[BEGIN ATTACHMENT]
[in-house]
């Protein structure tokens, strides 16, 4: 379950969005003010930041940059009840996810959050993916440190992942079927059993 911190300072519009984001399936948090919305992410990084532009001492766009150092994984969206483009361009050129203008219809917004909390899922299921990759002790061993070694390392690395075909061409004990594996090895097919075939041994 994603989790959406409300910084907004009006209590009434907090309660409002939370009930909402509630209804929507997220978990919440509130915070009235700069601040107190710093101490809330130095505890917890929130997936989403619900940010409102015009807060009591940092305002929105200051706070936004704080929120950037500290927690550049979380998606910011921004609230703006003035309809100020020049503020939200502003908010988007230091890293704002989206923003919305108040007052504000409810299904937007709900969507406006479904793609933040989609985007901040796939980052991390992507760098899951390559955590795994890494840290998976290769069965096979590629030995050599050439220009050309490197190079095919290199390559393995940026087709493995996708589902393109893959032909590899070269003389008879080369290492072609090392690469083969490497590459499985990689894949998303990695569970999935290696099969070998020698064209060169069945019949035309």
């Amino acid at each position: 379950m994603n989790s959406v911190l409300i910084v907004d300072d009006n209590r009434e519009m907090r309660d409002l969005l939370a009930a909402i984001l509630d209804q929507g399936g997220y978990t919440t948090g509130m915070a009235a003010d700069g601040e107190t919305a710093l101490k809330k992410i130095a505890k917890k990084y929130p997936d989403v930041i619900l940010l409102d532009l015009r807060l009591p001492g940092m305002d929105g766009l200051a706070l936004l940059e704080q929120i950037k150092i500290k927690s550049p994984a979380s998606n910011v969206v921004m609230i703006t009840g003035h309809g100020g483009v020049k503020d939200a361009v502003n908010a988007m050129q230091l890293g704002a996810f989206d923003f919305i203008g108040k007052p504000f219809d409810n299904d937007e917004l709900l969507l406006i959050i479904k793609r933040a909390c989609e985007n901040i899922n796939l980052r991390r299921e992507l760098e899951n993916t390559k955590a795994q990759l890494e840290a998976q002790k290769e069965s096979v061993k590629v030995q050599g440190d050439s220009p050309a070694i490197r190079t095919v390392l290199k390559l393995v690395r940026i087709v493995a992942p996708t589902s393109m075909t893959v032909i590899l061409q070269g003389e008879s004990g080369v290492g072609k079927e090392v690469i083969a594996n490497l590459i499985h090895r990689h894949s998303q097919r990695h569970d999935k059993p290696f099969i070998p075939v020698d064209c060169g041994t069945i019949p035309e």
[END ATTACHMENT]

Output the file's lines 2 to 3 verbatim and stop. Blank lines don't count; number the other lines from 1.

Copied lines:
């Protein structure tokens, strides 16, 4: 379950969005003010930041940059009840996810959050993916440190992942079927059993 911190300072519009984001399936948090919305992410990084532009001492766009150092994984969206483009361009050129203008219809917004909390899922299921990759002790061993070694390392690395075909061409004990594996090895097919075939041994 994603989790959406409300910084907004009006209590009434907090309660409002939370009930909402509630209804929507997220978990919440509130915070009235700069601040107190710093101490809330130095505890917890929130997936989403619900940010409102015009807060009591940092305002929105200051706070936004704080929120950037500290927690550049979380998606910011921004609230703006003035309809100020020049503020939200502003908010988007230091890293704002989206923003919305108040007052504000409810299904937007709900969507406006479904793609933040989609985007901040796939980052991390992507760098899951390559955590795994890494840290998976290769069965096979590629030995050599050439220009050309490197190079095919290199390559393995940026087709493995996708589902393109893959032909590899070269003389008879080369290492072609090392690469083969490497590459499985990689894949998303990695569970999935290696099969070998020698064209060169069945019949035309």
């Amino acid at each position: 379950m994603n989790s959406v911190l409300i910084v907004d300072d009006n209590r009434e519009m907090r309660d409002l969005l939370a009930a909402i984001l509630d209804q929507g399936g997220y978990t919440t948090g509130m915070a009235a003010d700069g601040e107190t919305a710093l101490k809330k992410i130095a505890k917890k990084y929130p997936d989403v930041i619900l940010l409102d532009l015009r807060l009591p001492g940092m305002d929105g766009l200051a706070l936004l940059e704080q929120i950037k150092i500290k927690s550049p994984a979380s998606n910011v969206v921004m609230i703006t009840g003035h309809g100020g483009v020049k503020d939200a361009v502003n908010a988007m050129q230091l890293g704002a996810f989206d923003f919305i203008g108040k007052p504000f219809d409810n299904d937007e917004l709900l969507l406006i959050i479904k793609r933040a909390c989609e985007n901040i899922n796939l980052r991390r299921e992507l760098e899951n993916t390559k955590a795994q990759l890494e840290a998976q002790k290769e069965s096979v061993k590629v030995q050599g440190d050439s220009p050309a070694i490197r190079t095919v390392l290199k390559l393995v690395r940026i087709v493995a992942p996708t589902s393109m075909t893959v032909i590899l061409q070269g003389e008879s004990g080369v290492g072609k079927e090392v690469i083969a594996n490497l590459i499985h090895r990689h894949s998303q097919r990695h569970d999935k059993p290696f099969i070998p075939v020698d064209c060169g041994t069945i019949p035309e």